|Rumours of a Royal Visit to Casualty cause havoc. Baz and Charlie fight for the life of a half-drowned boy, but their joy at saving him is overshadowed when one of their own is brought in by ambulance.|
|12||12||"Quiet"||Michael Brayshaw||Roy Mitchell||6 December 1986|
|Casualty is besieged by all manners of cases, including the victor of a boxing match and an addict who has taken an overdose. A recuperating Megan proves a valuable confidant for Duffy.|
|13||13||"No Future"||Jan Sargent||Paul Unwin and Jeremy Brock||13 December 1986|
|A dramatic siege on Megan's estate threatens the life of a child, but the perpetrator is found to be neither terrorist nor madman.|
|14||14||"Survival"||Michael Brayshaw||Wally K Daly||20 December 1986|
|The staff is sympathetic when Arthur, who suffers from a heart condition, expresses a desire to end his misery. Baz makes a decision about her pregnancy.|
|15||15||"Closure"||Jan Sargent||Jeremy Brock and Paul Unwin||27 December 1986|
|There is little in the way of Christmas cheer, as the department faces the threat of imminent closure. Morale plummets, inspiring Charlie to organise an impromptu pantomime.|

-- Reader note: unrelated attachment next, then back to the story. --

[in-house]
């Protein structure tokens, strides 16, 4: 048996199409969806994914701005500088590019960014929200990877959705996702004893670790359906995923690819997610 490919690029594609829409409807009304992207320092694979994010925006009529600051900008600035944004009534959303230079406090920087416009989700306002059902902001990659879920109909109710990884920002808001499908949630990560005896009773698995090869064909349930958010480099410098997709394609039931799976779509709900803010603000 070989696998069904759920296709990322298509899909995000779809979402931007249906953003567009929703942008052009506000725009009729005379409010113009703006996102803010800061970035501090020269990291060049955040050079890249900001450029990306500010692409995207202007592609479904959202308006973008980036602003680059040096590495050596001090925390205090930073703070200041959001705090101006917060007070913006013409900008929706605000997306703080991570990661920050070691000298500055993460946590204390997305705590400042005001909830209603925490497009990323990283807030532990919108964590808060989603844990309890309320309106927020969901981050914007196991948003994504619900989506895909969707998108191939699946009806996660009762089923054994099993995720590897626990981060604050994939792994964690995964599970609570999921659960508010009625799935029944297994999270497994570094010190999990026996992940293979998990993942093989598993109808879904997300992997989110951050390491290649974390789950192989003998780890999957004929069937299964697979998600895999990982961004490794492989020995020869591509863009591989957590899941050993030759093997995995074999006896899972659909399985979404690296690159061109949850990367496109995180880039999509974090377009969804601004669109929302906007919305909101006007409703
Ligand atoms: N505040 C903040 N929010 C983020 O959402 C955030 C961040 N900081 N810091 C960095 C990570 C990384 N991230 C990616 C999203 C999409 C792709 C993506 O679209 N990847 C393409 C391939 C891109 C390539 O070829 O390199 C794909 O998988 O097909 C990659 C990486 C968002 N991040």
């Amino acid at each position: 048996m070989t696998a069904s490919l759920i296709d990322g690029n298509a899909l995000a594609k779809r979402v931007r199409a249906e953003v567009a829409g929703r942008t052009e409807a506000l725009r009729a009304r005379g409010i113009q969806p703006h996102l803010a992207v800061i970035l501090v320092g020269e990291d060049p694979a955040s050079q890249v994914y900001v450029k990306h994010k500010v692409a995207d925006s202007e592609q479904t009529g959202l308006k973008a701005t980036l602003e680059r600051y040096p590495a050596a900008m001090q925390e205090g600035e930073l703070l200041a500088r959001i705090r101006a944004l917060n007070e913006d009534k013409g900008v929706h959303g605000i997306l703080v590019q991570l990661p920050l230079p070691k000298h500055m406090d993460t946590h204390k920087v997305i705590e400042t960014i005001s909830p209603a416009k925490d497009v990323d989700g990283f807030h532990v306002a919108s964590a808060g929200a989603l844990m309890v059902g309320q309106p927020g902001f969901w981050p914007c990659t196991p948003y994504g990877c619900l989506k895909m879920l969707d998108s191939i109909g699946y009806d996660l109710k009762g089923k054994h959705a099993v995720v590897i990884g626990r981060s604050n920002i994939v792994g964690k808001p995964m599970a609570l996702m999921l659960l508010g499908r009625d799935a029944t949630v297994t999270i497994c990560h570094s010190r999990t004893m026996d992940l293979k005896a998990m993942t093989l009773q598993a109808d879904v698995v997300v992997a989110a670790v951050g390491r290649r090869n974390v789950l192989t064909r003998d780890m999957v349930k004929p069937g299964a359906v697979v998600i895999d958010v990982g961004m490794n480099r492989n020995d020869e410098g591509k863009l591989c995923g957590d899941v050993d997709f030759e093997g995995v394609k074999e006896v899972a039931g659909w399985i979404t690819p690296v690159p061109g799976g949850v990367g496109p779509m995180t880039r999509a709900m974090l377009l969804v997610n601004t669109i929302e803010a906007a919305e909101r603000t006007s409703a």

- "Series 1 (1986)". BBC. Retrieved 24 July 2016.
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- Griffin, Cheryl (13 January 2010). "Graham Cole". Holby.tv. Retrieved 24 July 2016.
- Griffin, Cheryl (13 January 2010). "Michael Garner". Holby.tv. Retrieved 24 July 2016.
- Griffin, Cheryl (13 January 2010). "Alfred Molina". Holby.tv. Retrieved 24 July 2016.
- "Stars who had their first break on Casualty: After 30 gory series of the medical drama, we reveal the actors who went from the hospital ward to Hollywood". Daily Mail Online. 7 September 2015. Retrieved 24 July 2016.
- Griffin, Cheryl (13 January 2010). "Vas Blackwood: Previous Appearances". Holby.tv. Retrieved 24 July 2016.
- Griffin, Cheryl (13 January 2010). "Stella Gonet: Previous Appearances". Holby.tv. Retrieved 24 July 2016.
- "My six best books: Actress Stella Gonet on Little Women, Rebecca and French cooking". Sunday Express. 11 October 2013. Retrieved 24 July 2016.
- Griffin, Cheryl (13 January 2010). "Perry Fenwick". Holby.tv. Retrieved 24 July 2016.
- Unwin, Paul; Brock, Jeremy (7 September 2011). "25 years strong: the idea that defined Casualty". BBC. Retrieved 24 July 2016.
- Unwin, Paul (3 September 2011). "Casualty creator: we were left-wing and passionate". Radio Times. Retrieved 24 July 2016.
- Hayward, Anthony (15 July 1997). "Obituary: Geraint Morris". The Independent. Retrieved 24 July 2016.
- Holland, Patricia. "10". Broadcasting and the NHS in the Thatcherite 1980s: The Challenge to Public Service.